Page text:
Index processing algorithms:

Red-edge Chlorophyll Index, ReCL

Description
The Red-edge Chlorophyll Index of photosynthetic activity of the vegetation cover is most often used when assessing the chlorophyll content in plant leaves by multispectral data, which has an extreme red-edge channel.

The red edge is a region in the red-NIR transition zone of vegetation reflectance spectrum and marks the boundary between absorption by chlorophyll in the red visible region, and scattering due to leaf internal structure in the NIR region. This transition zone is in the basis of several vegetation indices like NDVI which is the normalized difference between the reflectance in the red visible (0.6µm) and the NIR (0.8µm) reflectance. Also the red edge position (REP) is used to estimate the chlorophyll content of leaves or over a canopy.

Input data
A multichannel raster image in GeoTIFF format after radiometric calibration


Output data
A single-channel raster image in GeoTIFF format


Source data
Satellite systems: Landsat 8, Sentinel-2, RapidEye, PlanetScope, WorldView-2, WorldView-3, Google Aerial NRGB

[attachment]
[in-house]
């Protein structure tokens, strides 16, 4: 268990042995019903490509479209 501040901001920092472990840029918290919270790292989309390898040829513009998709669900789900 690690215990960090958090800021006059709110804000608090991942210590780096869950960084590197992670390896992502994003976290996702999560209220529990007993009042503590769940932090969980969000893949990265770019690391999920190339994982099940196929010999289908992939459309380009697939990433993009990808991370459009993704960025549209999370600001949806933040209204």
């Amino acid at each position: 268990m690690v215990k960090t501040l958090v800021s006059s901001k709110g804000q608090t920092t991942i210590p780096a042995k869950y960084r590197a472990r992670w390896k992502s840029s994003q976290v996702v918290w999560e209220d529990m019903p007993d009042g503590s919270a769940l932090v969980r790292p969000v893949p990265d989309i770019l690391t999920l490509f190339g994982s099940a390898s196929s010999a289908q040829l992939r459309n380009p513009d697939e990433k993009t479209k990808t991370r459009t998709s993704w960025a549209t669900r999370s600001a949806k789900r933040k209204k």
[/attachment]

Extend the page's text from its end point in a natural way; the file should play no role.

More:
Channels: NIR, RED

Applied fields
The detection of leaf chlorophyll content (LCC) is important for monitoring the physiological status of plants, assessing plant health, and estimating photosynthetic potential. It is also helpful for understanding light acclimation mechanisms in higher plants, and furthermore, provides an indication of plant stress and senescence.

Normalized Burn Ratio (NBR)

Description
The Normalized burn ratio (NBR) is used to identify burned areas and estimate fire severity. The formula is similar to a normalized difference vegetation index (NDVI), except that it uses near-infrared (NIR) and shortwave-infrared (SWIR) portions of the electromagnetic spectrum. The NIR and SWIR parts of the electromagnetic spectrum are a powerful combination of bands to use for this index given vegetation reflects strongly in the NIR region of the electromagnetic spectrum and weakly in the SWIR.

Input data
A multichannel raster image in GeoTIFF format after radiometric calibration


Output data
A single-channel raster image in GeoTIFF format


Source data
Satellite systems: Landsat 8, Sentinel-2, RapidEye, PlanetScope, WorldView-2, WorldView-3, Google Aerial NRGB.